Waltzing With The Enemy: A Mother and Daughter Confront the Aftermath of the Holocaust




Waltzing with the Enemy by Rasia Kliot and Helen Mitsios is a memoir written by a mother and daughter that begins prior to the Holocaust and continues to the present time. Helen Mitsios grew up in Phoenix, Arizona, went to a Catholic school, celebrated Christmas, and attended church on Sundays with her parents. As a young girl she didn’t find it odd that her Eastern European mother, Rasia, spoke Yiddish at home and that their life was steeped in Eastern European culture. Then, when Helen was twelve years old, Rasia confessed that she was actually Jewish. Over time, her mother filled in the details of the Nazi invasion of her home in Lithuania, the horrible murder of her father, the imprisonment of her family in the Vilnius ghetto, and how she was able to pass as a Christian with fake identification papers for the duration of the war in the countryside. But Rasia absolutely forbid Helen to divulge her secret, for even now in America, she was fearful of anti-Semitism.

“These mirrored memories provide an intimate portrait, compelling and compassionate.” - Publishers Weekly

Needless to say, Helen’s world was turned upside down, and she felt she too was living a double life. She felt as though there were two people within her – the Catholic girl and the Jewish girl. Who was she? Were did she belong? Who was her mother really?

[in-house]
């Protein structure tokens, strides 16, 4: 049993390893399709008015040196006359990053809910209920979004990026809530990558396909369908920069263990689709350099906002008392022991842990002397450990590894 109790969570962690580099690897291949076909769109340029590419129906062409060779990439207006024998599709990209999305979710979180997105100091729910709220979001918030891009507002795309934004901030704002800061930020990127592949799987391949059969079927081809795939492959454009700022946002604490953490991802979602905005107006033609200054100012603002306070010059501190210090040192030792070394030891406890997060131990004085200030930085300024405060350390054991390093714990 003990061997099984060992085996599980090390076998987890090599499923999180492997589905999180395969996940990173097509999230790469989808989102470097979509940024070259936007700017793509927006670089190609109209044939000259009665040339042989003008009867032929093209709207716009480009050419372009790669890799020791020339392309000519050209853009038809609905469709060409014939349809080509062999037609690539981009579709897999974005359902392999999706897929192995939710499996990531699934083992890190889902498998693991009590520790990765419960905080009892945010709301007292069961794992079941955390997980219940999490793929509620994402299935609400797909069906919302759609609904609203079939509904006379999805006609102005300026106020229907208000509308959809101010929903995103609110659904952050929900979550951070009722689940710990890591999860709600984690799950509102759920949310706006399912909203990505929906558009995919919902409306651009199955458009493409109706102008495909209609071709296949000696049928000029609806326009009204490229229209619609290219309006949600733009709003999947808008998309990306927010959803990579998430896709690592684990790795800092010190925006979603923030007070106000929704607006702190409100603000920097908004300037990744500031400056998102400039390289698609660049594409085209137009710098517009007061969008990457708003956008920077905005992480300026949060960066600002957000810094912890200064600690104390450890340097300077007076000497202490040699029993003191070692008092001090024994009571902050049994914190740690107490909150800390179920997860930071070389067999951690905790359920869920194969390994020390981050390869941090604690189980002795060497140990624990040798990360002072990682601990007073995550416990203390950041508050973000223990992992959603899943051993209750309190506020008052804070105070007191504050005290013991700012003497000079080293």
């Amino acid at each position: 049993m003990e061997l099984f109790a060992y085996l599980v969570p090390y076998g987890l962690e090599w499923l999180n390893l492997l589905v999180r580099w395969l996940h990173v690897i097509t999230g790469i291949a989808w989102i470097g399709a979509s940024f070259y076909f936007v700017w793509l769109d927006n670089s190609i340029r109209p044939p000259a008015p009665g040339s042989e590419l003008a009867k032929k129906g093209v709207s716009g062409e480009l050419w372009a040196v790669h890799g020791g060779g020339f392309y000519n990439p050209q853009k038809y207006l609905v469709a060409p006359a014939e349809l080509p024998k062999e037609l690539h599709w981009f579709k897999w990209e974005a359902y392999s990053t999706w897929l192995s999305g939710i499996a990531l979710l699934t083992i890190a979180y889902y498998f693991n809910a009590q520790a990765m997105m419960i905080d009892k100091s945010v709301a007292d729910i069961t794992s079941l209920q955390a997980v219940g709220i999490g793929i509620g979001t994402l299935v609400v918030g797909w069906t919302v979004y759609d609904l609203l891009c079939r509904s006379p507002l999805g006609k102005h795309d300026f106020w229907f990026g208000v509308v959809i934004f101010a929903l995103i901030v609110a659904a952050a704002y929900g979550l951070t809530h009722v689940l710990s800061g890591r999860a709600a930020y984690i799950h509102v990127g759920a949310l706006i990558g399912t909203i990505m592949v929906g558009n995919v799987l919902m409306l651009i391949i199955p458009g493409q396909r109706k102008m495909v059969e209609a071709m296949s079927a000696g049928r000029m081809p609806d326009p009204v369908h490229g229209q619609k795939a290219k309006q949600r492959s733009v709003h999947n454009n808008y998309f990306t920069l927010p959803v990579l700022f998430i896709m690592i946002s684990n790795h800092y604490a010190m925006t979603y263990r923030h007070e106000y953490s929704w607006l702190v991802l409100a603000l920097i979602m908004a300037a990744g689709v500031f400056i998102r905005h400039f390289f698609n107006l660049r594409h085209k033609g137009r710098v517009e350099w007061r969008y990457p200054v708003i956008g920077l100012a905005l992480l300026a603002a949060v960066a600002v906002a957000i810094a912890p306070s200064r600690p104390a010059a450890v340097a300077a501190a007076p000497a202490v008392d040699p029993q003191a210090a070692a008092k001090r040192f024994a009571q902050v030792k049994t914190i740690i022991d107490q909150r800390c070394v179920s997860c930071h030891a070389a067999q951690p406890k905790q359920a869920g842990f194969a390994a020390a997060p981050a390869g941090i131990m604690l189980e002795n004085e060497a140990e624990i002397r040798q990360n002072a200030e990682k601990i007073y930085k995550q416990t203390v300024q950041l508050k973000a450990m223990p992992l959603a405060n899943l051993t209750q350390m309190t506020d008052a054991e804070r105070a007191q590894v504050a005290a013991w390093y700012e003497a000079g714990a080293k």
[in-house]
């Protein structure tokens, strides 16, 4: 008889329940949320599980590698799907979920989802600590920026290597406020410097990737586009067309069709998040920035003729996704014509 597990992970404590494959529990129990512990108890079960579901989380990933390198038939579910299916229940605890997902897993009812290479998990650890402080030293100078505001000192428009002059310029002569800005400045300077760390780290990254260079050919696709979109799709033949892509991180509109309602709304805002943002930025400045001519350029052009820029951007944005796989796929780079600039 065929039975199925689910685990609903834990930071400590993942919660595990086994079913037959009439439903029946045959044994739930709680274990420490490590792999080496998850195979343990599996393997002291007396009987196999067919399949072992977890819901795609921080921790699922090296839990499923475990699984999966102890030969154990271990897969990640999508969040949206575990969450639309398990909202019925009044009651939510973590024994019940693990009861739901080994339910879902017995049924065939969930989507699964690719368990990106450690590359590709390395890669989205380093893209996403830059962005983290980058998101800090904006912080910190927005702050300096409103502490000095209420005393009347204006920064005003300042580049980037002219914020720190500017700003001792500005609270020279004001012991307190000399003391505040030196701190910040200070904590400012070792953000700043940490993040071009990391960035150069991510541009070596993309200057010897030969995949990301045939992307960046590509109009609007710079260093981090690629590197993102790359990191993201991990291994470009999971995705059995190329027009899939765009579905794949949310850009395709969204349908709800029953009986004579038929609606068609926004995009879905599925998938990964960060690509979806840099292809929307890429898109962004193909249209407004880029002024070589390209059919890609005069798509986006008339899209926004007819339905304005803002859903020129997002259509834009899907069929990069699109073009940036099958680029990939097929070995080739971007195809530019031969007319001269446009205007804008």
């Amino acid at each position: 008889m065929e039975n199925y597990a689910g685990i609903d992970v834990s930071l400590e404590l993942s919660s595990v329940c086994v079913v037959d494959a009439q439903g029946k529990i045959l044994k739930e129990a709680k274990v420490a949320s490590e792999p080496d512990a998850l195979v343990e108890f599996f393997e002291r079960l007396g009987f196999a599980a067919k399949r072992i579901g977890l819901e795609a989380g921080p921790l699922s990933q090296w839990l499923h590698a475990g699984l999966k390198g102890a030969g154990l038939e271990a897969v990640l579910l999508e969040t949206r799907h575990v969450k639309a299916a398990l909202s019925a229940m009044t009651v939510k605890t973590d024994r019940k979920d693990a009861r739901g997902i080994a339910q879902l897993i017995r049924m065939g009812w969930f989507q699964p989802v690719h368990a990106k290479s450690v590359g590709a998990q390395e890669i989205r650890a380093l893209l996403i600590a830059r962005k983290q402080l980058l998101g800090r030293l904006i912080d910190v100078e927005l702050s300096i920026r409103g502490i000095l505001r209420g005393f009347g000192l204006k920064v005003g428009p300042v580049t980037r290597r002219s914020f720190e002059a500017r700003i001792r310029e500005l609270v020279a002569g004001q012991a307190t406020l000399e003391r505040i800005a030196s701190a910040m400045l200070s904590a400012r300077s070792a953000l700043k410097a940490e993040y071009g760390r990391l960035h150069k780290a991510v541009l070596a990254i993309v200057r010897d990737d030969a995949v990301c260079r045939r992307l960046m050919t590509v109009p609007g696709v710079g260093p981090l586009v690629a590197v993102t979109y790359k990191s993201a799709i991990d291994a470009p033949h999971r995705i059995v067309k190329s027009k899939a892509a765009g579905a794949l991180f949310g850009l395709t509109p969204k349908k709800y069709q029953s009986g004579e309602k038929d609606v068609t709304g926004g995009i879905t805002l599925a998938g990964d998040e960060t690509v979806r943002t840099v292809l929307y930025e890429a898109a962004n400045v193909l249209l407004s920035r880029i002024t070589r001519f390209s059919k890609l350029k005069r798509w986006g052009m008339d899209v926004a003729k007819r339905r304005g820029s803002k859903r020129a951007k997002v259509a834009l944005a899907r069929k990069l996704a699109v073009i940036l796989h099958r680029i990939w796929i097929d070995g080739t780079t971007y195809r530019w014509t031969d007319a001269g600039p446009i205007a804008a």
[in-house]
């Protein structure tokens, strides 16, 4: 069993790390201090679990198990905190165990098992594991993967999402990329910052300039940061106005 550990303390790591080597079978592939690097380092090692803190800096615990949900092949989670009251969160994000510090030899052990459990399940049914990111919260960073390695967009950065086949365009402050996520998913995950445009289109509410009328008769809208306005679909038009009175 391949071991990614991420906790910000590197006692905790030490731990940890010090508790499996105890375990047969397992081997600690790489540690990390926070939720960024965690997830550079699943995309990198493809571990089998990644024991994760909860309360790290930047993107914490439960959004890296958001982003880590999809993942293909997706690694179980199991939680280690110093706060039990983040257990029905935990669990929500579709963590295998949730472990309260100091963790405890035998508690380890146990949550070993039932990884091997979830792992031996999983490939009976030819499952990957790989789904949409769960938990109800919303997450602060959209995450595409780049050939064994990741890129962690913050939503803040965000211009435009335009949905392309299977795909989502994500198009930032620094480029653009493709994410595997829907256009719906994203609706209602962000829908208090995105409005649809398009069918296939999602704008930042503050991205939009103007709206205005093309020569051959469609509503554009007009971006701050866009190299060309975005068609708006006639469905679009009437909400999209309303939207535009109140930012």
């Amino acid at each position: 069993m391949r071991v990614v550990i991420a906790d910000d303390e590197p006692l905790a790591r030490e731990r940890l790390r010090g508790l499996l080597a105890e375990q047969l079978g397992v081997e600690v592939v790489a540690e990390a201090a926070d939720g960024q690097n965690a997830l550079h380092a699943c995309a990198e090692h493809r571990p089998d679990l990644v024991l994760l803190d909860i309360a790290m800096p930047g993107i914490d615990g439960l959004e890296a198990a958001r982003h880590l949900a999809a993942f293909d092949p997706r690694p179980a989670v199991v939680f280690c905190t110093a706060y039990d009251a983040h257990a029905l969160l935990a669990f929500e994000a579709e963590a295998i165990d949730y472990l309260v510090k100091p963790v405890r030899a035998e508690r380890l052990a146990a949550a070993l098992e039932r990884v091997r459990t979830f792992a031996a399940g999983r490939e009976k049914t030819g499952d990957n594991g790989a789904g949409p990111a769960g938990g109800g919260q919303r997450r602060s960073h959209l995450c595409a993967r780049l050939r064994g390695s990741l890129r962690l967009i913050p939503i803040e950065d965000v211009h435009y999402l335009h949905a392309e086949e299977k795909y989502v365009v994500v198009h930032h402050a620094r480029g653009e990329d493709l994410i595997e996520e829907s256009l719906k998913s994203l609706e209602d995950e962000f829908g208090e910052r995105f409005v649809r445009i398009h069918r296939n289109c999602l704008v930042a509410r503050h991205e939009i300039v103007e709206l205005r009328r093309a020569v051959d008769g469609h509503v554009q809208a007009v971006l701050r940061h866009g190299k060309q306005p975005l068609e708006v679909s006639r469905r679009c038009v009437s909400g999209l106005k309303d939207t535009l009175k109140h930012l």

Filled with insight and humor, this dual memoir is at its heart a book about keeping secrets, about dual identities and juggling different identities, and about how secrets impact an entire family. It addresses the unspoken tension that complicated Rasia and Helen’s mother-daughter relationship, follows Helen on her up-and-down journey to embrace Judaism, and is one of the most heart-stopping stories of adventure, escape and survival from Nazi terror you will ever read.

What I Can Tell You: I was given an advanced reading copy to review and sat down to read. This was not one of these books that you simply read through in one sitting. When you are reading about something so real, so terrible, you need to take a break and remove yourself if even for a moment. Fortunately, as the reader, I can.

Rasia is a true hero. To even sit and think about how she and her family watched her father and other family forced from their home to never be seen again is frightening. She had to publicly deny her faith and heritage to survive and eventually learned to actually believe it. She suppressed the truth so far that she started to feel ashamed of being Jewish until her daughter Helen tells her to be unashamed and together they revisit the ghosts from the past.

This is a book of true survival, escape and determination.

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Disclaimer: I received a complimentary copy for my honest opinion.

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